Specimen number:
41.33, 44.2
Date min:
1,800,000 Bp
Date max:
1,800,000 Bp
Homo, Homo erectus, Homo georgicus
Time periods:
Calabrian, Pleistocene
Dmanisi fossils D4500 + D2600

Dmanisi fossils D4500 + D2600

D4500 is a hominin skull discovered in Georgia at the Dmanisi site. D4500 together with D2600 (mandible) makes up Skull 5. Skull 5 is the world’s first fully preserved adult hominin skull from the early Pleistocene. Its age is estimated to be 1.8 million years, and its classification has been the subject of an ongoing debate within the palaeoanthropological community [1][2][3].


D4500 was recovered in 2005 from the base of layer B1y in Block 2 of the Dmanisi excavation area. It represents the same individual as mandible D2600, found 5 years earlier [4]. Skull 5 is likely associated with the postcranial elements of an adult individual with a nearly modern human body proportion. It was described in 2013 by Lordkipanidze and colleagues [5] in a publication. Skull 5 is distinguished by its large and projecting face, combined with a brain size of  (546 cm3 about one-third of a modern human). It has the smallest braincase of the Dmanisi individuals but the largest face and teeth, a combination previously unknown for early Homo. However, the detailed anatomy of its braincase, which gives clues to the brain’s “wiring”, is similar to that of the more recent early human species, Homo erectus [5][6].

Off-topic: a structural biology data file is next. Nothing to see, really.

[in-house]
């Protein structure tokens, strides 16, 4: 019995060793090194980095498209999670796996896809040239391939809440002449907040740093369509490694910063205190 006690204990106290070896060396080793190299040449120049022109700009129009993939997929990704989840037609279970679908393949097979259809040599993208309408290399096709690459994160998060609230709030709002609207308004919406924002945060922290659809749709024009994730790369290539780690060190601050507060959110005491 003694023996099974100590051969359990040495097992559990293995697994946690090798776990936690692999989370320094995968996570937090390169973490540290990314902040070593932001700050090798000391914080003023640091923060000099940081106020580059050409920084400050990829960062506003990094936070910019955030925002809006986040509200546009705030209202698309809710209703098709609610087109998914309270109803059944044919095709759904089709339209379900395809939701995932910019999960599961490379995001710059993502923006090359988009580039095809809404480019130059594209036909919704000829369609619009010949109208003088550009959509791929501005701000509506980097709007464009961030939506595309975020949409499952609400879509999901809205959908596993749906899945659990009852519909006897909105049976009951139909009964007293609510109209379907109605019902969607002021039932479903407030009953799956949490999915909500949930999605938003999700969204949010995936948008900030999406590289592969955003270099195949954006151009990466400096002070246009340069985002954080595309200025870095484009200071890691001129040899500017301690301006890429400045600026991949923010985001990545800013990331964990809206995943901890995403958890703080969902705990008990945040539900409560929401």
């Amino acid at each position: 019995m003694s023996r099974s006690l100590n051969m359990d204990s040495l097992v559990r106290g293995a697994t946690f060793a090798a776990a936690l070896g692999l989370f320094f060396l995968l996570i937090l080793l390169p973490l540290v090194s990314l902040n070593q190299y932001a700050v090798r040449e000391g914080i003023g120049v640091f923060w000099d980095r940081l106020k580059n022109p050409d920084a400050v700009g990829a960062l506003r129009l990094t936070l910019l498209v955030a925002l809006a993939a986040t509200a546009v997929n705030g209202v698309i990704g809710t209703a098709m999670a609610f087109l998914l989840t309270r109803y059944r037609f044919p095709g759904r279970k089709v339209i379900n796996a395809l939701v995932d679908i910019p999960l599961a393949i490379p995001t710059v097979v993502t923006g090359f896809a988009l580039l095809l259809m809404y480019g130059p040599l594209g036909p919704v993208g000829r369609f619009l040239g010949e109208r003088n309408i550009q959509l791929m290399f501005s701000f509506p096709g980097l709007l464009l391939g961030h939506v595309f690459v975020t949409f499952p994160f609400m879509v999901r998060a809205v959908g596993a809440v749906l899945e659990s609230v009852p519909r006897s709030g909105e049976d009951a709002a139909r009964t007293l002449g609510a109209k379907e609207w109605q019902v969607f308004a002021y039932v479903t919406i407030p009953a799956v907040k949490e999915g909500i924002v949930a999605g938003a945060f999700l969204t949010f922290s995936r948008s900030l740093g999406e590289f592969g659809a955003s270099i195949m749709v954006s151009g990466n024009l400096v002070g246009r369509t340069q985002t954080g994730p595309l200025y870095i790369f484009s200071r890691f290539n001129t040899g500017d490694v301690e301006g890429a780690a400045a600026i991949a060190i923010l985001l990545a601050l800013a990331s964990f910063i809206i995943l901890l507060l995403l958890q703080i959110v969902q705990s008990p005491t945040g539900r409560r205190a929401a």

Skull 5 is the first complete specimen to show evidence of how the face (including the mandible) of an adult early Homo was oriented and positioned relative to the braincase [1].


Debate on Classification

The 2013 publication [1] became controversial. The authors proposed that the specimens previously attributed to Homo ergaster should be a chronosubspecies called Homo erectus ergaster and that the Dmanisi population most likely originated from an Early Pleistocene expansion of the Homo erectus lineage from Africa. They retracted their previous designation of the Dmanisi sample as Homo georgicus [4] and reclassified the whole sample as Homo erectus ergaster georgicus, under Homo erectus ergaster [1][7]

H.e.e. georgicus is the first use of quadrinomial in primate taxonomy and is not recognized by the International Code of Zoological Nomenclature and thus criticized by other palaeoanthropologists [7][2]. However, Zollikofer et al. [8] countered that they used the name H.e.e. Georgicus to distinguish the Dmanisi sample as a paleodeme of the Homo erectus ergaster and that although the use of taxonomic quadrinomials is not regulated by the International Code of Zoological Nomenclature, it is not invalid.  

Schwartz et al. [2] also contested the publication’s claims that Dmanisi hominins belong to one classification and that the variation in their features is due to within-species taxic variation within the Homo erectus lineage including significant age-related and sexual dimorphism, and that it is unlikely that they belong to different classifications given the close proximity of their discovery and the short time period [1]

Schwartz et al. [2], countered that neither time nor place is necessarily related to systematic identity and that because the Dmanisi fossils were possibly deposited over as many as several hundred years, there was enough time for faunal migration and/or replacement. They also believe that Skull 5 (D4500/D2600) should be the holotype of a distinct species Homo georgicus as proposed by Gabunia et al. in 2002 [4]. As a result, the taxonomic status of Skull 5 and the other Dmanisi hominins remains unclear [6].


Cited References

  1. 1.

  2. 2.

  3. 3.

  4. 4.

  5. 5.

  6. 6.

    The History of Early Homo

    The History of Early Homo

  7. 7.

  8. 8.

This page was last edited on November 10, 2022 at 11:21:34 UTC